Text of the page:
On Sunday (21/2) IOM Djibouti welcomed a delegation of European, North American and Asian diplomats and representatives of humanitarian aid agencies. Their mission was to learn about one of the world’s most treacherous migration routes and the growing migrant crisis that is killing hundreds of migrants each year as they attempt to reach the Arabian Peninsula from the Horn of Africa.
A migration trail that is thousands of years old annually takes the lives of between 500 and 600 migrants, mainly from Ethiopia, officials of Djibouti’s security forces told delegates from France, Germany, Italy, Japan, Luxembourg, Norway, Sweden and the United States who were joined by counterparts from the European Commission and USAIM, the IOM-affiliated U.S. Association for International Migration.
Meeting with Djibouti Minister of Interior Hassan Omar Mohamed, as well as top officials of the National Gendarmerie and Coast Guard, the delegates learned that the coastal nation of less than a million inhabitants, annually receives around 180,000 irregular border crossers each year from the neighbouring state of Ethiopia – which borders Djibouti on three sides – and a much smaller number of Somali refugees. “At any given time, around 150,000 non-Djiboutians are living in Djibouti,” said Hassan Omar Mohamed.
Although nearly half this year’s new arrivals are turned back before they cross the arid country, hundreds a day are making their way to the coastal town of Obock, on the Gulf of Aden, where they embark on small fishing boats across the Bab el Mandeb Strait linking the Horn of Africa to the Arabian Peninsula.
“Bab el Mandeb means ‘The Place Where the People Cry’,” explained IOM Djibouti Chief of Mission Henry Glorieux, because of the treacherous waters where over 3,300 African migrants have died since 2006. IOM reported 95 died last year, all bound for Yemen. Despite the raging conflict in Yemen, some 60,000 Ethiopians passed through Djibouti in 2015.
IOM’s Missing Migrants Project reports 36 migrants have died at sea on this route through February 22 this year, or just under one per day. However, Djiboutian officials told the delegation that deaths by dehydration while crossing Djibouti, or due to road accidents, are about three times more common than drownings.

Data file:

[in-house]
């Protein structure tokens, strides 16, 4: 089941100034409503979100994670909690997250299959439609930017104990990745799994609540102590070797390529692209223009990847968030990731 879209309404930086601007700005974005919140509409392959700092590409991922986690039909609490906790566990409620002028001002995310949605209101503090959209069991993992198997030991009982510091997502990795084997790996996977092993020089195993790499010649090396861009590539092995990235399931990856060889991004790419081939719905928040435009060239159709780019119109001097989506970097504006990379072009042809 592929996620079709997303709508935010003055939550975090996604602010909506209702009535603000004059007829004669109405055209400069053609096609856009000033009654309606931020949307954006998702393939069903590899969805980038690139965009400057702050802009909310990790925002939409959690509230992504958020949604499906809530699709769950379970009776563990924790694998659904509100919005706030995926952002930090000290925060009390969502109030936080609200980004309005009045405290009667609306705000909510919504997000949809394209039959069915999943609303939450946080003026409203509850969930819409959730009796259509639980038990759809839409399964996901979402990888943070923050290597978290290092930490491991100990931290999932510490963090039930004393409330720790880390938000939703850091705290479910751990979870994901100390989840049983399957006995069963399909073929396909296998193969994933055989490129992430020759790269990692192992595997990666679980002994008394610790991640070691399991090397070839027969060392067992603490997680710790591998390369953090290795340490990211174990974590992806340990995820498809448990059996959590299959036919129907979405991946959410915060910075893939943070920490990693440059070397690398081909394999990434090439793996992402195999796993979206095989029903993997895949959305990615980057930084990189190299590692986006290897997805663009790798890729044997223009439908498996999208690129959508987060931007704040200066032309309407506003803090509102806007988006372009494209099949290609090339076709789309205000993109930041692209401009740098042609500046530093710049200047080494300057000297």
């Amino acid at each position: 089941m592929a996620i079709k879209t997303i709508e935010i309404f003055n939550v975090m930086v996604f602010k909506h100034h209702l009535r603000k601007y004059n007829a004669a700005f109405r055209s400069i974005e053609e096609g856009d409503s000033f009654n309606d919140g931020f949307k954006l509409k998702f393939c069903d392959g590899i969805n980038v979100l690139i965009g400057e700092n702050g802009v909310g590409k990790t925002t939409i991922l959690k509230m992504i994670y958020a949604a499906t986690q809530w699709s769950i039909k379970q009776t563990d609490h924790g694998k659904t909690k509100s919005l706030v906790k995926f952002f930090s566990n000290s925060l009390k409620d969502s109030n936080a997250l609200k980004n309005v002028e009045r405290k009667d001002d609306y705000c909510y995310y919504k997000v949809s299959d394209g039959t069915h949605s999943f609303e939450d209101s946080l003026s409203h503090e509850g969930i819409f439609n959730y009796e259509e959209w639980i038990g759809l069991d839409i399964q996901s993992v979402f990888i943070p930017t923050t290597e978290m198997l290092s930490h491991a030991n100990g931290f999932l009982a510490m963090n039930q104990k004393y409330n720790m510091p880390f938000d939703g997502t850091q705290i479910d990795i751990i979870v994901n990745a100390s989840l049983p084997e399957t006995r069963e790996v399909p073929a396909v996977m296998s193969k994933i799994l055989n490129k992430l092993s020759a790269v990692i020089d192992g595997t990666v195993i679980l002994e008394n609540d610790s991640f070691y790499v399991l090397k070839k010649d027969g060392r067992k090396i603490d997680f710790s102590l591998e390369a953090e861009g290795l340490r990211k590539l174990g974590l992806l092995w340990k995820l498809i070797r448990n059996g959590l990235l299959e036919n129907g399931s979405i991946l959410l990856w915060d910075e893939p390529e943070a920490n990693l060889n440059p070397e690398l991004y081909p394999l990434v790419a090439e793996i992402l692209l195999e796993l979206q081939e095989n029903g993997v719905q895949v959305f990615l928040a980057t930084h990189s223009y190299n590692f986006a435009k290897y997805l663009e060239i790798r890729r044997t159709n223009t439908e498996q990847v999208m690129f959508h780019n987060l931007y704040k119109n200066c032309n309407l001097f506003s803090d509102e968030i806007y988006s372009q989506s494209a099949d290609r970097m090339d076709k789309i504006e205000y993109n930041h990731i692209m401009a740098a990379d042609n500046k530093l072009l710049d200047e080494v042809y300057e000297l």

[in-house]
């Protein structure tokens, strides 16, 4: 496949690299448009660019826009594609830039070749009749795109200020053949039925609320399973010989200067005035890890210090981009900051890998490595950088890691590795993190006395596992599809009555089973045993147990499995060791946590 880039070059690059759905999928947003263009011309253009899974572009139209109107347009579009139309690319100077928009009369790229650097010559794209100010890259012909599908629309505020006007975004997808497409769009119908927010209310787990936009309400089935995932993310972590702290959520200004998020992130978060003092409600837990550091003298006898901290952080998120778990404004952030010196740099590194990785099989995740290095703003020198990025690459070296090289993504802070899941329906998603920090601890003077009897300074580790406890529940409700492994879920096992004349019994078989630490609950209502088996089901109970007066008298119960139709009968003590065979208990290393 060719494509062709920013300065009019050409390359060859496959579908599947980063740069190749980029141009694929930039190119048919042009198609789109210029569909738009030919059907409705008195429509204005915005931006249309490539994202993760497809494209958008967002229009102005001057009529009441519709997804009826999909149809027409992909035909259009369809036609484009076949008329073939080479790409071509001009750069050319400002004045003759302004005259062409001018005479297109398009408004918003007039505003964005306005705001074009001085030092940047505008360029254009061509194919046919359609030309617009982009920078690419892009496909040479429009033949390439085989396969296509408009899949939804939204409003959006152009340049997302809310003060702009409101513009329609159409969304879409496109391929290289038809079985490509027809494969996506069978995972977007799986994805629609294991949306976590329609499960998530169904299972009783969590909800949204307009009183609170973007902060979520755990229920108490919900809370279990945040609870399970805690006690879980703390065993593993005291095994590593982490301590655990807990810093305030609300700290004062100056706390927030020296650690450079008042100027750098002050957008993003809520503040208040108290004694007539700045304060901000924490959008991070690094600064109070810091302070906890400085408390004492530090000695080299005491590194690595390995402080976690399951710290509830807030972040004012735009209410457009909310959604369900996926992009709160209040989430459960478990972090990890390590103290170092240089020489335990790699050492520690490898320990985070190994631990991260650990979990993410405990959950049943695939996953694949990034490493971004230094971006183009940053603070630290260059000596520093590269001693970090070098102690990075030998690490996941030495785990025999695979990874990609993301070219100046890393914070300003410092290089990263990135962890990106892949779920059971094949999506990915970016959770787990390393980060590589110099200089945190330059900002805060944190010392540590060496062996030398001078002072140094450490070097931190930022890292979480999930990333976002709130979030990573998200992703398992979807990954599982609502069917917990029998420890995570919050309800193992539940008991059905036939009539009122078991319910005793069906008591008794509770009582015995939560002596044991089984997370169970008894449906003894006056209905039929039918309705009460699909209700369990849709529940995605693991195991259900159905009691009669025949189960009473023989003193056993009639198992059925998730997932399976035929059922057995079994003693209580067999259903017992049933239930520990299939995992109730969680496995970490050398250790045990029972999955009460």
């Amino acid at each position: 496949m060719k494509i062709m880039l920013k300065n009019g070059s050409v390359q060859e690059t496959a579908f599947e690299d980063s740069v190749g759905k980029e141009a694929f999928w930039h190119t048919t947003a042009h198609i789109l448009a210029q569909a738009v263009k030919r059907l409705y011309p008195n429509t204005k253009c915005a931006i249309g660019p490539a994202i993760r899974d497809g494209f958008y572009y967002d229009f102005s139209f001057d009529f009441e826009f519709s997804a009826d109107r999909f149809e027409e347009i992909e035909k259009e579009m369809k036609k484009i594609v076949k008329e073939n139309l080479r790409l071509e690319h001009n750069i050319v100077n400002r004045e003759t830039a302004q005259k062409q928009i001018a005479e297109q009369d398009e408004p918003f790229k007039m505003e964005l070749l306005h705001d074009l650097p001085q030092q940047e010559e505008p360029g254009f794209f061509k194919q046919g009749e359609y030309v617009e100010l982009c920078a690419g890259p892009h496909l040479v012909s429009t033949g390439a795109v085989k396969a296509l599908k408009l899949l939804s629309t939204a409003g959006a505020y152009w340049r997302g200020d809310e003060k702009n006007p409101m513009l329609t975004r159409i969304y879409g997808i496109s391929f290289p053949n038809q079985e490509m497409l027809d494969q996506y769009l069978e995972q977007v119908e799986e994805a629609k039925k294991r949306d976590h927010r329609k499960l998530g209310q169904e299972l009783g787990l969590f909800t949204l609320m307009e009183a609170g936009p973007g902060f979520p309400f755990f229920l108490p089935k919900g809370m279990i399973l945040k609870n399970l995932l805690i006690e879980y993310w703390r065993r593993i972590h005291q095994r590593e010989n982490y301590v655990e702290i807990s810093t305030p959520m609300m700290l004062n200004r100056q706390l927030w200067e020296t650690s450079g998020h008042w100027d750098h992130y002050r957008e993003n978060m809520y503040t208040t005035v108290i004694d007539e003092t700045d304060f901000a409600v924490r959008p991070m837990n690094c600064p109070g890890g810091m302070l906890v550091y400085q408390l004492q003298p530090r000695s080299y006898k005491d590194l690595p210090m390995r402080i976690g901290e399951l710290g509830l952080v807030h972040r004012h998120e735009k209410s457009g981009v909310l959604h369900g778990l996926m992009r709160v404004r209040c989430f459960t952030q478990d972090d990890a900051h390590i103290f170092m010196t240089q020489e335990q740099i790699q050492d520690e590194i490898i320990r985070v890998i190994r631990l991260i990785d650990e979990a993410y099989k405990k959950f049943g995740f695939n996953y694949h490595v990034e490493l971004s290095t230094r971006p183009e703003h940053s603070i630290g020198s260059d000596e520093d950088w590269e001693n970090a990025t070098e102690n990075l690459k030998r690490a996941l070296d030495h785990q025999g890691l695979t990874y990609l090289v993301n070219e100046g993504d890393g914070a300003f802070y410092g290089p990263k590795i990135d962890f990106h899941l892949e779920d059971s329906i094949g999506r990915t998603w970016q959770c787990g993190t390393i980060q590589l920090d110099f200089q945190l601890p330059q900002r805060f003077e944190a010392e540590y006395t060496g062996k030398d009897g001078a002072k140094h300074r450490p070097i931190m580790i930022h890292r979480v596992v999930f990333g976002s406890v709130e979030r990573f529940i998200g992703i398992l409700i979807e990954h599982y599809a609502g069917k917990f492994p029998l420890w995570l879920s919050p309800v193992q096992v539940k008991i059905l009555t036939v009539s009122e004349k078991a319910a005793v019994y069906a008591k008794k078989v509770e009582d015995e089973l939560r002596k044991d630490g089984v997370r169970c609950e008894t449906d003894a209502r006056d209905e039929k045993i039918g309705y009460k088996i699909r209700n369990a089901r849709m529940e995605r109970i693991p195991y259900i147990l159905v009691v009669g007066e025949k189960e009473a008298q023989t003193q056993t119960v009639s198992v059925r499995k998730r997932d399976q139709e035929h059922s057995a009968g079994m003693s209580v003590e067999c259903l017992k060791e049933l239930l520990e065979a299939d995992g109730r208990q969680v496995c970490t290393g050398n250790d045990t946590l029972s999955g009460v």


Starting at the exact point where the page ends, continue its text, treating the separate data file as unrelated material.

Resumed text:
“Saudi Arabia is their destination and many are returning to jobs they had there before,” IOM’s Ali Abdallah Al-Jefri told the delegates, when they visited IOM’s Migrants Response Center in Obock. “Smugglers are telling Ethiopians that because of the violence in Yemen, now is a good time to try to go back to Saudi Arabia. But in fact it is the worst time,” he added.
Although IOM’s ability to monitor the situation in Yemen has been restricted since fighting began there almost a year ago, both Henry Glorieux says that Ethiopians who have been evacuated from Yemen in recent months have arrived at the Migrant Response Center in Obock bearing signs of torture, broken bones and, in some cases, gunshot wounds.
At the Lac Assal Gendarmerie Post on Monday, delegates met Dawit Deresseh, a 30-year-old Ethiopian migrant who is missing half his left arm. “They cut it off in Yemen,” he said, explaining that a vehicle he had been riding in with 26 other migrants last April struck a land mine near Yemen’s border with Saudi Arabia. “All the others were Ethiopians,” he added. “All except me are dead.”
This week’s donor visit will continue in Ethiopia. It is part of an IOM campaign to raise awareness about the growing migrant emergency linking the Horn of Africa and the fighting in Yemen and drought / adverse effects of El Niño in Ethiopia which has prompted thousands more to attempt the perilous crossing to Yemen via Djibouti.
The Yemen Humanitarian Response Plan and the Regional Refugee and Migrant Response Plan calls for over $120 million in assistance to Yemen, Djibouti, Ethiopia, and Somalia.
For more information about the Yemen Humanitarian Response Plan and the Regional Refugee and Migrant Response Plan, please go to: http://www.iom.int/sites/default/files/country_appeal/file/IOM-Regional-…
Distributed by APO (African Press Organization) on behalf of International Office of Migration (IOM).